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This term signifies chief-messenger, and occurs but twice, Jude 9; 1 Thes. 4:16. It is never used in the plural, and altogether seems to teach that there is but the one chief-messenger of Jehovah.

While we are not directly told who is Jehovah's chief-messenger, except that his name was called Michael, the thought suggests itself, Can it be that he who was called Michael—Jehovah's chief-messenger—was none other than our Lord in his pre-human condition? He who "did not meditate a usurpation to be like God, but divested himself, taking a bondman's form, having been made in likeness of men" (Phil. 2:6,7—Diaglott), and whom Jehovah in consequence highly exalted and gave "a name above every name; that at the name of Jesus every knee should bow and every tongue confess to the glory of God the Father"? (Phil. 2:10,11.)

We call to mind that Jesus was called "the messenger of the covenant" (Mal. 3:1), and from what we learn of his pre-human glory (see Dec. issue, "Consider Him"), we conclude that HE must have been "chief messenger." Surely we may well reason that Jehovah's first-born, the beginning of the creation of God, would be the chief. And the thought gathers force as we remember that he was the "only begotten of the Father"—the only being whom Jehovah directly created, and in this sense the Alpha and Omega, the beginning and ending of Jehovah's creation, who "was before all things, and by whom [as Jehovah's agent] all things consist" (Col. 1:16,17), "Without him was not any thing made that was made" (John 1:3).

Surely chief-messenger would be a fitting title for this being. And we inquire, If he was not the chief- messenger, who was his superior?

In the above quotation (Phil. 2:6), Paul seems to suggest an inference not directly stated; that he is contrasting the course of the pre-existent Jesus with that of Satan—the rebel-angel—the chief of "those messengers which kept not their first estate." In Isa. 14:12-15 we seem to have an account of how Satan did meditate a usurpation of Jehovah's honor and power, saying in his heart, "I will ascend into heaven, I will exalt my throne above the stars of God. ...I will ascend above the heights of the clouds; I will be like the Most High."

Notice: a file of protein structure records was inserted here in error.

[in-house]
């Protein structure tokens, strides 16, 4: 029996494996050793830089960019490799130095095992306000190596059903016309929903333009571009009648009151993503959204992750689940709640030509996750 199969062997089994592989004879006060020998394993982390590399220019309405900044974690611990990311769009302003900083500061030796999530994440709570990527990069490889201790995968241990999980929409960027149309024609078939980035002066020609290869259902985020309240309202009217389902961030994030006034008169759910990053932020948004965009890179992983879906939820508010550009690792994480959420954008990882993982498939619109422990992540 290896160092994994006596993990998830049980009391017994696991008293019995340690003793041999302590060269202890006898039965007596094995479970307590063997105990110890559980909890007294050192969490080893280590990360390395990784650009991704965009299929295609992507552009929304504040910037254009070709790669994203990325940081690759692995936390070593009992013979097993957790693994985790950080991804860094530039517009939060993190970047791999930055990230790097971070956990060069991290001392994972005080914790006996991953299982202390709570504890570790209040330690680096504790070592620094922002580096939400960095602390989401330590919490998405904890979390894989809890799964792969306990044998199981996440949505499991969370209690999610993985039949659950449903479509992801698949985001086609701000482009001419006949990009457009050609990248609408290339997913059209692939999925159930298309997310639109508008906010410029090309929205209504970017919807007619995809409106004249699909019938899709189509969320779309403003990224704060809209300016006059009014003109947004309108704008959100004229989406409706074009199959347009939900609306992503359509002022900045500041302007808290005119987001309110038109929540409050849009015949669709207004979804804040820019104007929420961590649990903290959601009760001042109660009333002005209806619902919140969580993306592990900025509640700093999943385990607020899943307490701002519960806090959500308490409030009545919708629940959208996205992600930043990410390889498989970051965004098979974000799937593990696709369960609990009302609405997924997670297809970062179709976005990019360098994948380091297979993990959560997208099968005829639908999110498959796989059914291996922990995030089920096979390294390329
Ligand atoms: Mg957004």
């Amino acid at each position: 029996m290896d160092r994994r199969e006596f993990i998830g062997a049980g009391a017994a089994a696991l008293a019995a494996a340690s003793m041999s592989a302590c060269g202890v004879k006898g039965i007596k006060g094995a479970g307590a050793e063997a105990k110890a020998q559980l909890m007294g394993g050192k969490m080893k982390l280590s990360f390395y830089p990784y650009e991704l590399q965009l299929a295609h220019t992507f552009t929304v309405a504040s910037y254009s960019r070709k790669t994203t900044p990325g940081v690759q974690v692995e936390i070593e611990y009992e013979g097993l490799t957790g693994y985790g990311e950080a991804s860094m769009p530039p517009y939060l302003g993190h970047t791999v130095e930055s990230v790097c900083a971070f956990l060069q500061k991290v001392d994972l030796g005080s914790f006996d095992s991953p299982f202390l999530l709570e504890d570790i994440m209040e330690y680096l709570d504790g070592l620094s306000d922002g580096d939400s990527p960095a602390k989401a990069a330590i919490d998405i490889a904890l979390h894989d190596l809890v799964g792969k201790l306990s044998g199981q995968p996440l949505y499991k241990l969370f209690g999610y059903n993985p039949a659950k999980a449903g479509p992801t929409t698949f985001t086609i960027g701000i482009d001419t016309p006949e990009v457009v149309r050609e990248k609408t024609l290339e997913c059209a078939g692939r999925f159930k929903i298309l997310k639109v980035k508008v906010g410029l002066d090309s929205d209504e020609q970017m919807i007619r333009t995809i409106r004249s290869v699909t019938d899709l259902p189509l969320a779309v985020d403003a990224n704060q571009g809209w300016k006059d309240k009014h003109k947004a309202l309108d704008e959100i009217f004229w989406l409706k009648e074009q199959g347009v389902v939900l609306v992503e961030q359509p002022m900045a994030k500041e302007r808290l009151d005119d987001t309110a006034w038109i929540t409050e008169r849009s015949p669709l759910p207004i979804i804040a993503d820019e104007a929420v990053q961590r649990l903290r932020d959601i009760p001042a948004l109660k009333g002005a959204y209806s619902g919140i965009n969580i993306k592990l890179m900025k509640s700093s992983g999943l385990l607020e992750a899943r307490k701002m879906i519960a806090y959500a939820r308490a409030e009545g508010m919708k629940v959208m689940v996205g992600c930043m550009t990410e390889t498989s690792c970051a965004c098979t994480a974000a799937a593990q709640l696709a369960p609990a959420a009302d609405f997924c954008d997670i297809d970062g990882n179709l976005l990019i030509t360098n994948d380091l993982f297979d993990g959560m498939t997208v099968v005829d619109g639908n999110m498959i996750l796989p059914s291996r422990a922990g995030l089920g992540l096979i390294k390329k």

In his pre-human condition, Jesus, as the first-born and chief-messenger, must have outranked Satan, whose rebellion must have been directed against His, as well as against Jehovah's authority. Thus Paul's language inferentially shows that the very exaltation which Satan sought by pride and rebellion, and failed to reach, is in substance obtained by the chief-messenger who humbled himself and has now been exalted to the Divine nature.

One expression in Scripture may at first sight seem to conflict with this thought that Jesus and the arch-angel are identical. It is Heb. 1:13: "But to which of the angels said he at any time, Sit on my right hand until I make thine enemies thy footstool?" Unto none of the angels, we answer, but to Him who was superior, a chief over angels—the only begotten of the Father. Thus seen, this Scripture not only does not oppose but supports this view.

Examining the various connections in which the word is found should teach us something. We find Jude using it (vs. 9) with profound respect, as of one in superior control. In Daniel 10:13-21; 12:1, Michael is again mentioned in great respect, and as the superior of Gabriel, who himself was one of the most honored angels (Luke 1:19). Further it is significant, that in the announcement of the conception of Jesus, Gabriel was sent (Luke 1:26), a fact which can scarcely be accounted for otherwise than as we now do, by supposing that it was the chief-messenger whose existence was transferred from being in a form of God (a spiritual being), to the babe of Bethlehem, to become a man. Doubtless the chiefest messenger remaining in the courts of glory was sent on that most marked and notable occasion.

In Dan. 12:1, the prophecy touches the Day of the Lord and its events—the very time in which we are living—the time of resurrection, etc., and instead of saying, Then shall Messiah set up his kingdom, etc., it says, "At that time shall Michael stand up [begin to exercise his power and dominion]—the GREAT PRINCE, etc." We reason that this Great Prince—Michael—Jehovah's chief-messenger, is none other than the Lord of glory, whose presence we are now proclaiming.

But the key to the whole matter seems to be in our hands when we learn that the name Michael means: "Who as God," or "Who is like God."

Who is like God but him whom God hath highly exalted and given a name above every name; who is partaker of the divine nature, and "the express image of the Father's person," of whom it is written, that "All men should honor the Son even as they honor the Father," also—"And let all the angels of God worship him"? With the meaning of the word Michael in this last text how significantly it reads: At that time shall he who is like God stand up—come into power—the Great Prince. Yes, he shall take to himself his great power and reign. (Compare Dan. 12:1,2; Rev. 11:17,18.)

Paul's mention of the Arch-angel is in harmony. "The Lord himself shall descend from heaven with a shout, with the voice of the chief-messenger and the trump of God, and the dead in Christ shall rise," etc.

Yes, beloved, we believe that the great chief-messenger is present, and is even now standing up or assuming control and organizing his kingdom; hence the unrest among the kingdoms of earth, which are tottering to their fall—the voice (of command) from the chief messenger is now distinctly heard by those who have an ear to hear, hence the dissolution of present systems. "He uttered his voice, the earth melted"—symbolically. (Psa. 46:6).